Sounds like a wonderful, ornithological bedtime story.



Bolívar-Leguizamón, S. D., Silveira, L. F., Derryberry, E. P., Brumfield, R. T., & Bravo, G. A. (2020). Phylogeography of the Variable Antshrike (Thamnophilus caerulescens), a South American passerine distributed along multiple environmental gradients. Molecular Phylogenetics and Evolution148, 106810.

Feature image © Francesco Veronesi | Wikimedia Commons


This paper has been added to the Thamnophilidae page.

Figuring out the origin of two Fire-eye Antbird species in the Atlantic Forest

Genetic study uncovers a complicated series of events.

A common mistake in discussions is the “False Dilemma”, which states that if X is wrong than Y must be true. Creationists often apply this style of reasoning when attacking evolutionary theory. They claim that if evolution is wrong, then creationism must be true (which explains why they put so much effort in discrediting evolution). This statement is obviously not true: an inconsistency in the current evolutionary theory does not automatically support creationism.

But let’s not get caught up in this useless and silly debate, because there is a much more interesting discussion about the origin of bird species in the Atlantic Forest of South America. Two main hypotheses have been put forward to explain how new species arise in this region. The refuge hypothesis states that during the Pleistocene vast stretches humid forests were replaced with dry vegetation, creating isolated forest patches in which species diversified. The river-barrier hypothesis, however, focuses on the role of rivers as isolating barriers between populations. It seems that there are only two possibilities: refuges versus rivers. But a recent study in the journal Molecular Phylogenetics and Evolution revealed that this is a false dilemma. There is another option to consider.

A White-shouldered Fire-eye in Brazil © Dario Sanches | Wikimedia Commons


Refuges and Rivers

Using genetic data, Manuelita Sotelo-Muñoz and her colleagues reconstructed the evolutionary history of two Atlantic Forest species: the white-shouldered fire-eye (Pyriglena leucoptera) and the fringe-backed fire-eye (P. atra). The analyses revealed that these species diverged about 260,000 years ago, probably driven by habitat fragmentation. The species recently established secondary contact, resulting in the exchange of genetic material. Clearly, these fire-eyes were not isolated long enough for reproductive isolation to evolve. All in all, this scenario seems to support the refuge hypothesis. But wait, there is more…

Within the white-shouldered fire-eye, the researchers uncovered more fine-grained population structure. This species can be divided into three genetically distinct populations: a northern, central and southern lineage. Some of these populations come into contact around the major rivers in the Atlantic Forest. The northern and central population meet at the interfluvium of the de Contas and Pardo rivers, while the southern and the central population mix at the Doce and Grande rivers. These results support the river hypothesis, right? Well, not quite…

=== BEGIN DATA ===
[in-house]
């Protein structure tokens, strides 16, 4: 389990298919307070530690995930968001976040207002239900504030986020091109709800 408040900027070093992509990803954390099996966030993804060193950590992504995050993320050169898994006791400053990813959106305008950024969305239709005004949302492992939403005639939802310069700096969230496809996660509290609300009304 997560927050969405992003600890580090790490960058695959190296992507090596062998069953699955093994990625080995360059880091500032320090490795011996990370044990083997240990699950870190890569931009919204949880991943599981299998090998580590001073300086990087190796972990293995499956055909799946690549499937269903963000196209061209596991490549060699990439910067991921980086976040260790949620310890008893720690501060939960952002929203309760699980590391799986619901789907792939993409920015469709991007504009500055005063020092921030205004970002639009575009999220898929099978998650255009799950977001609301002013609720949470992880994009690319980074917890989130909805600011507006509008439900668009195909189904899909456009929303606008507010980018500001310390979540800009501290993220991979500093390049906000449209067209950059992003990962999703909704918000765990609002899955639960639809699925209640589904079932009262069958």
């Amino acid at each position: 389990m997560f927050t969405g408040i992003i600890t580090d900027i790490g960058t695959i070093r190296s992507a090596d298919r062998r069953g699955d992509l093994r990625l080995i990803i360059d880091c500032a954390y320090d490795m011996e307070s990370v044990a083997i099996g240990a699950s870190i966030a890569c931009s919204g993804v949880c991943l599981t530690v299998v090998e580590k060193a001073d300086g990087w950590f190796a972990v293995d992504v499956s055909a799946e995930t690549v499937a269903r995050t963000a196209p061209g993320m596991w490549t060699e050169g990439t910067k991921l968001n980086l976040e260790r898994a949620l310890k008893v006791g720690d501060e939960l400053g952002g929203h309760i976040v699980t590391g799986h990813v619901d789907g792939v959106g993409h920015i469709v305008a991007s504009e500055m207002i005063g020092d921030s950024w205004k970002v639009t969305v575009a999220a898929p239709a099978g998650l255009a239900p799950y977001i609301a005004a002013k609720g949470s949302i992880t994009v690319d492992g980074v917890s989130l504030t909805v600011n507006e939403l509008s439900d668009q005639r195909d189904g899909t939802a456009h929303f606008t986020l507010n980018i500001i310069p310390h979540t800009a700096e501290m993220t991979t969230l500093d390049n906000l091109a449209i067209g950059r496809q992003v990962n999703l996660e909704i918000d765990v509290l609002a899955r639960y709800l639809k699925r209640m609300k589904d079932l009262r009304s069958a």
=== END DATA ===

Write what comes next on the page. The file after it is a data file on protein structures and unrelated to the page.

The distribution and genetic structure of the white-shouldered and the fringe-backed fire-eye in the Atlantic Forest. Notice the hybrid zones between the different populations (locations 25-27 and 37-44). From Sotelo-Muñoz et al. (2020) Molecular Phylogenetics and Evolution


Extinction and Dispersal

A detailed look at the genetic patterns points to a complicated scenario. After divergence from the fringe-backed fire-eye, individuals from the white-shouldered fire-eye spread southwards and diversified into several populations. At some point, the population north of the Pardo river went extinct. This gap was later filled when birds from the central population dispersed northwards. Similarly, the southern populations originated when birds from the central population dispersed southwards. Later on, these populations re-established contact at the rivers. These rivers probably limited dispersal, accentuating the genetic differences between the populations.

Based on this information, the authors argue that “our results support neither the river-barrier nor the refuge hypothesis as originally conceived. Here, dispersal as opposed to vicariance, seems to be the main cause of intraspecific differentiation.” As I mentioned in the beginning of this blog post, there is more to evolution in the Atlantic Forest than refuges and rivers. Don’t ignore dispersal.



Sotelo-Muñoz, M., Maldonado-Coelho, M., Svensson-Coelho, M., dos Santos, S. S., & Miyaki, C. Y. (2020). Vicariance, dispersal, extinction and hybridization underlie the evolutionary history of Atlantic forest fire-eye antbirds (Aves: Thamnophilidae). Molecular Phylogenetics and Evolution, 106820.


This paper has been added to the Thamnophilidae page.